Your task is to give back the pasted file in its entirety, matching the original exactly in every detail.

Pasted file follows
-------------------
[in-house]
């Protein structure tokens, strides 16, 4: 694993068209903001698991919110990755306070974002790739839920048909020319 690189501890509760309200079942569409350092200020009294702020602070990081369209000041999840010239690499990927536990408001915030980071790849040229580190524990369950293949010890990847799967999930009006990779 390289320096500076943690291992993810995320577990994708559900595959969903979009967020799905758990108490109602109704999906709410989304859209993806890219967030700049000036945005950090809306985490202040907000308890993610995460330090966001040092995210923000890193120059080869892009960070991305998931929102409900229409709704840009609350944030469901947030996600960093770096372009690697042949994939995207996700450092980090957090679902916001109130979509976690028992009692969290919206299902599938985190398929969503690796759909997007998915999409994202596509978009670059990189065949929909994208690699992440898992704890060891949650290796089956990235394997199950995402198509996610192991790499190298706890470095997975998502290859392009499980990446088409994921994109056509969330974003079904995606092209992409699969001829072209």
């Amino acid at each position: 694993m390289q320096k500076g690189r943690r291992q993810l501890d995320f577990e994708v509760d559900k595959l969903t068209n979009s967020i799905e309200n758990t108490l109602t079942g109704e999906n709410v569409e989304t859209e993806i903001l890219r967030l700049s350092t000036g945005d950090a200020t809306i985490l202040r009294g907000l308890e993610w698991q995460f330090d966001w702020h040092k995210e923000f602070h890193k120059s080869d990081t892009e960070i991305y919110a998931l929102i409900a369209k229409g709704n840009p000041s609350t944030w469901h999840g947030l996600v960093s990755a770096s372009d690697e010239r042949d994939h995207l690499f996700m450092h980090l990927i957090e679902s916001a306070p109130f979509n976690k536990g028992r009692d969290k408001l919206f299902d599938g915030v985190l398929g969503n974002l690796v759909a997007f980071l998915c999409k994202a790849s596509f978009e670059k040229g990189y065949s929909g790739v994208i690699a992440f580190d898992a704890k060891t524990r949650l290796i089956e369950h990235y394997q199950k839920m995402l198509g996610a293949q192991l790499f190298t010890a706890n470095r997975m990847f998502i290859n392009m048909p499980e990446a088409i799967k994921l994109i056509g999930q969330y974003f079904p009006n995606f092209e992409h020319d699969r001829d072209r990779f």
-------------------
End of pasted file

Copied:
[in-house]
């Protein structure tokens, strides 16, 4: 694993068209903001698991919110990755306070974002790739839920048909020319 690189501890509760309200079942569409350092200020009294702020602070990081369209000041999840010239690499990927536990408001915030980071790849040229580190524990369950293949010890990847799967999930009006990779 390289320096500076943690291992993810995320577990994708559900595959969903979009967020799905758990108490109602109704999906709410989304859209993806890219967030700049000036945005950090809306985490202040907000308890993610995460330090966001040092995210923000890193120059080869892009960070991305998931929102409900229409709704840009609350944030469901947030996600960093770096372009690697042949994939995207996700450092980090957090679902916001109130979509976690028992009692969290919206299902599938985190398929969503690796759909997007998915999409994202596509978009670059990189065949929909994208690699992440898992704890060891949650290796089956990235394997199950995402198509996610192991790499190298706890470095997975998502290859392009499980990446088409994921994109056509969330974003079904995606092209992409699969001829072209």
């Amino acid at each position: 694993m390289q320096k500076g690189r943690r291992q993810l501890d995320f577990e994708v509760d559900k595959l969903t068209n979009s967020i799905e309200n758990t108490l109602t079942g109704e999906n709410v569409e989304t859209e993806i903001l890219r967030l700049s350092t000036g945005d950090a200020t809306i985490l202040r009294g907000l308890e993610w698991q995460f330090d966001w702020h040092k995210e923000f602070h890193k120059s080869d990081t892009e960070i991305y919110a998931l929102i409900a369209k229409g709704n840009p000041s609350t944030w469901h999840g947030l996600v960093s990755a770096s372009d690697e010239r042949d994939h995207l690499f996700m450092h980090l990927i957090e679902s916001a306070p109130f979509n976690k536990g028992r009692d969290k408001l919206f299902d599938g915030v985190l398929g969503n974002l690796v759909a997007f980071l998915c999409k994202a790849s596509f978009e670059k040229g990189y065949s929909g790739v994208i690699a992440f580190d898992a704890k060891t524990r949650l290796i089956e369950h990235y394997q199950k839920m995402l198509g996610a293949q192991l790499f190298t010890a706890n470095r997975m990847f998502i290859n392009m048909p499980e990446a088409i799967k994921l994109i056509g999930q969330y974003f079904p009006n995606f092209e992409h020319d699969r001829d072209r990779f």